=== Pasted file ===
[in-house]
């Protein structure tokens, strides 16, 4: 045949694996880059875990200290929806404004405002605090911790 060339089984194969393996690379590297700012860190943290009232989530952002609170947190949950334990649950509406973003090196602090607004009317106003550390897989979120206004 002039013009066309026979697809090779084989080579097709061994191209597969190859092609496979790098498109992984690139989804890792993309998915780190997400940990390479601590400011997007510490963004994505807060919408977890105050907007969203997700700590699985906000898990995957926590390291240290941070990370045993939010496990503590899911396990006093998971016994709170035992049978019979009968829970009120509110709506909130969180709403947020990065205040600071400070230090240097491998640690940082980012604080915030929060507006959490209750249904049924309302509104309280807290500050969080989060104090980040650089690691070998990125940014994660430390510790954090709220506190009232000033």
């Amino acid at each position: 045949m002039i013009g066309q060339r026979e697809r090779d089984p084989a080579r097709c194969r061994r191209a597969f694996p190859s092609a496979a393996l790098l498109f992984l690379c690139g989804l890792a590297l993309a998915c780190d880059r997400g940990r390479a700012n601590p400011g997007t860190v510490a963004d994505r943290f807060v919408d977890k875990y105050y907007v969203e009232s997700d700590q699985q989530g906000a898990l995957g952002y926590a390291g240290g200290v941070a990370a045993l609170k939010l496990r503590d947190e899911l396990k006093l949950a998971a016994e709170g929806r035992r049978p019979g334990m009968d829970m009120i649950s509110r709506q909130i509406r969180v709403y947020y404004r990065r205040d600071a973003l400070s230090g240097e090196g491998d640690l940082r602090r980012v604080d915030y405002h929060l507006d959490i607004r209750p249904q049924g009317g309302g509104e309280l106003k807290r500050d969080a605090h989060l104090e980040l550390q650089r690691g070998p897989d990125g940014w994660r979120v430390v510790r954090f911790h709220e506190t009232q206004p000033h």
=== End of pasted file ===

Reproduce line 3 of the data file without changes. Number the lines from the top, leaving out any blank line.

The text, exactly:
């Amino acid at each position: 045949m002039i013009g066309q060339r026979e697809r090779d089984p084989a080579r097709c194969r061994r191209a597969f694996p190859s092609a496979a393996l790098l498109f992984l690379c690139g989804l890792a590297l993309a998915c780190d880059r997400g940990r390479a700012n601590p400011g997007t860190v510490a963004d994505r943290f807060v919408d977890k875990y105050y907007v969203e009232s997700d700590q699985q989530g906000a898990l995957g952002y926590a390291g240290g200290v941070a990370a045993l609170k939010l496990r503590d947190e899911l396990k006093l949950a998971a016994e709170g929806r035992r049978p019979g334990m009968d829970m009120i649950s509110r709506q909130i509406r969180v709403y947020y404004r990065r205040d600071a973003l400070s230090g240097e090196g491998d640690l940082r602090r980012v604080d915030y405002h929060l507006d959490i607004r209750p249904q049924g009317g309302g509104e309280l106003k807290r500050d969080a605090h989060l104090e980040l550390q650089r690691g070998p897989d990125g940014w994660r979120v430390v510790r954090f911790h709220e506190t009232q206004p000033h």